Monthly Archives: March 2012

Instatown, Part 2- Zak Suggested I Give it a go, Who am I to Argue?

Yesterday I did a post discussing how to use Zak’s Instadungeon and Instaregion method in conjunction with Vornheim to create Instatown.

In the post I mentioned looking at the number on the d6 to generate what is going on in that building.

Zak suggested I take it a step further, and like his Instadungeon, utilize the number value on every die.

Instadown Situation Generator

D4

1-     Woman is fighting with her husband after he hit her.

2-     The Decayed Bed of the Chaotic Constable is hidden here.

3-     The owner of the building has been having nightmares of a strange apparition and wants to know what it means.

4-     1d4 bandits (same level as dice) are holed up in building.

 

D6

1-     A man has seen a strange glow on the horizon to the north and swears the wind whispers his name.

2-     The owner of the building is a serial killer and one of the players is the next target.

3-     There is an attic filled with long forgotten relics, however the owner is terrified to go up there because of strange noises.

4-     Landlord is threatening to evict tenant.  Argument happens in front of player(s).

5-     The Goopy Broom of the Massive Warrior can be purchased here.

6-     Beneath the building is a tunnel that leads to an ancient burial site.

 

D8

1-     The priest of the town is actually a demon in disguise

2-     Player(s) walking in just as someone is murdered.  Killer is standing above body laughing.  Seems deranged.

3-     Landlord wants to hire players to get money out of tenant.

4-     The building smells like rancid meat.  Clings to player(s) for 1d6 days, no matter how much they bathe.

5-     A person is desperately attempting to sell the Squealing Shirt of the Vicarious Noble out of sheer annoyance.  They don’t realize the rare items special powers.

6-     The building conjures food, water, and 1d20 gold for each person that stays in the house for 24 hours.  While in the house occupants aging halts.

7-     A rich noble disappeared one night while drinking from the well.

8-     The mayor of the town has been bought off by slavers- who are coming to raid the town while the guard is out.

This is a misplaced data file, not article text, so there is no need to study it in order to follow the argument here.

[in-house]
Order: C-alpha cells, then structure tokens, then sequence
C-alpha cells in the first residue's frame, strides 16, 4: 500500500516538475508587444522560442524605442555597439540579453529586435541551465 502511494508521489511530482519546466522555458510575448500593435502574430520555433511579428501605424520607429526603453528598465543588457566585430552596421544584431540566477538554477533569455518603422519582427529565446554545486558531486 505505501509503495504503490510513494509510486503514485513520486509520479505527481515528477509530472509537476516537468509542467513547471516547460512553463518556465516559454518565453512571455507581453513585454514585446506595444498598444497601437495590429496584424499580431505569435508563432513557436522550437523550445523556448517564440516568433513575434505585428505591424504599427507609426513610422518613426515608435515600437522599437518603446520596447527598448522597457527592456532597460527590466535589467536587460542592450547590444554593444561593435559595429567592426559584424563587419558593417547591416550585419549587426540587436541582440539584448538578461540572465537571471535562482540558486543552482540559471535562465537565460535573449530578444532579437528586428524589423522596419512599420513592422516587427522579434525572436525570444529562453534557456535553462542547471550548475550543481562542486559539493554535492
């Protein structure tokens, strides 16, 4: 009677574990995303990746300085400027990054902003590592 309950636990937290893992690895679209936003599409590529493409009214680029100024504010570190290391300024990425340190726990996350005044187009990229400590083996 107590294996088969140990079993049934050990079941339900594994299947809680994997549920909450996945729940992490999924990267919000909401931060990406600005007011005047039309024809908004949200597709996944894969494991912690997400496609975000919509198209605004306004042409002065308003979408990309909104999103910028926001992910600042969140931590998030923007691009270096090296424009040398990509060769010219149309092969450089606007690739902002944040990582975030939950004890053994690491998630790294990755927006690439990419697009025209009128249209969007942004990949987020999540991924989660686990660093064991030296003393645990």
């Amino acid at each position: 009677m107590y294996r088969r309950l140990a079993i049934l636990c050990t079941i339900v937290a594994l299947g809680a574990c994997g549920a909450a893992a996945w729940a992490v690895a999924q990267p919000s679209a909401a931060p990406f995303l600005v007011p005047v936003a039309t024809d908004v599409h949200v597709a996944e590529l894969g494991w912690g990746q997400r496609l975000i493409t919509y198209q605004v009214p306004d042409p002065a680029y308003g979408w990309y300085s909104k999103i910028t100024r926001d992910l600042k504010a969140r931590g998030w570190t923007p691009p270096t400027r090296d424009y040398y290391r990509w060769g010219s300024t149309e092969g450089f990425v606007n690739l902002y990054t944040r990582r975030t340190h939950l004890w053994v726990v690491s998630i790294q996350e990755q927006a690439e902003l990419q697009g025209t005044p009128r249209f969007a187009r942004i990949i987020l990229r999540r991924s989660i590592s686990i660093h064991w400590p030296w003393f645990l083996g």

D10

1-     Someone was just in town asking about one of the players.

2-     It was just discovered that a tavern/Inn that serves food has been serving patrons cooked people for years.

3-     Five children have gone missing out in the fields.  Bloody clothing was found on a tree.  People are desperate for answers, begging players for help.

4-     Owner is preparing for a celebration that is taking place in the town center that evening.

5-     The Crimson Musicbox of the Childlike Slave has been playing for 40 years nonstop.  All those who enter room must make a Wisdom based save or hear music in their heads permanently (-2 to all perception/concentration rolls).

6-     Three people are talking hurriedly in whispers, as player(s) walk by they hear name of one in group.  If asked- people swear they said nothing.

7-     A wizard is close to a magical discovery- he just needs one last ingredient; a troll’s heart that is backed in the sun for 4 days and then kissed by a virgin.  He will pay well for this.

8-     Player is confused for a person’s dead spouse.  The bereaved glom onto the player and won’t leave them alone.

9-     Someone has been messing around in the cemetery at night.

10- Old friend of one of the players is in building.  Roll d3- 1) Happy 2) Angry 3) Outright Hostile.  Ask player how this came to be.

 

D12

1-     A crazy old lady in town, heralded as a prophet, begs the players to find the Ever Warm Heart of the Rabbit to protect their village from the harsh winter.

2-     The players have a reputation for causing trouble (justly or unjustly) and people eye them with suspicion.

3-     Giant Centipedes burst from the ground and begin attacking the livestock.

4-     A local farmer is looking for people to guard his shipment of grain and foodstuffs on a trip to a neighboring village for trade.

5-     The local magistrate is declaring martial law as a way to protect everyone from recent attacks.

6-     The Worthless Mosaic of the Boorish Monkey God is on display here.

7-     The owner/tenant is actually a worshiper of a strange Spider God.

8-     Strange looking people have been visiting the large house on the outskirts of town.

9-     No one in the town has been able to sleep for 7 days.  Hysteria, paranoia, and exhaustion are taking their toll.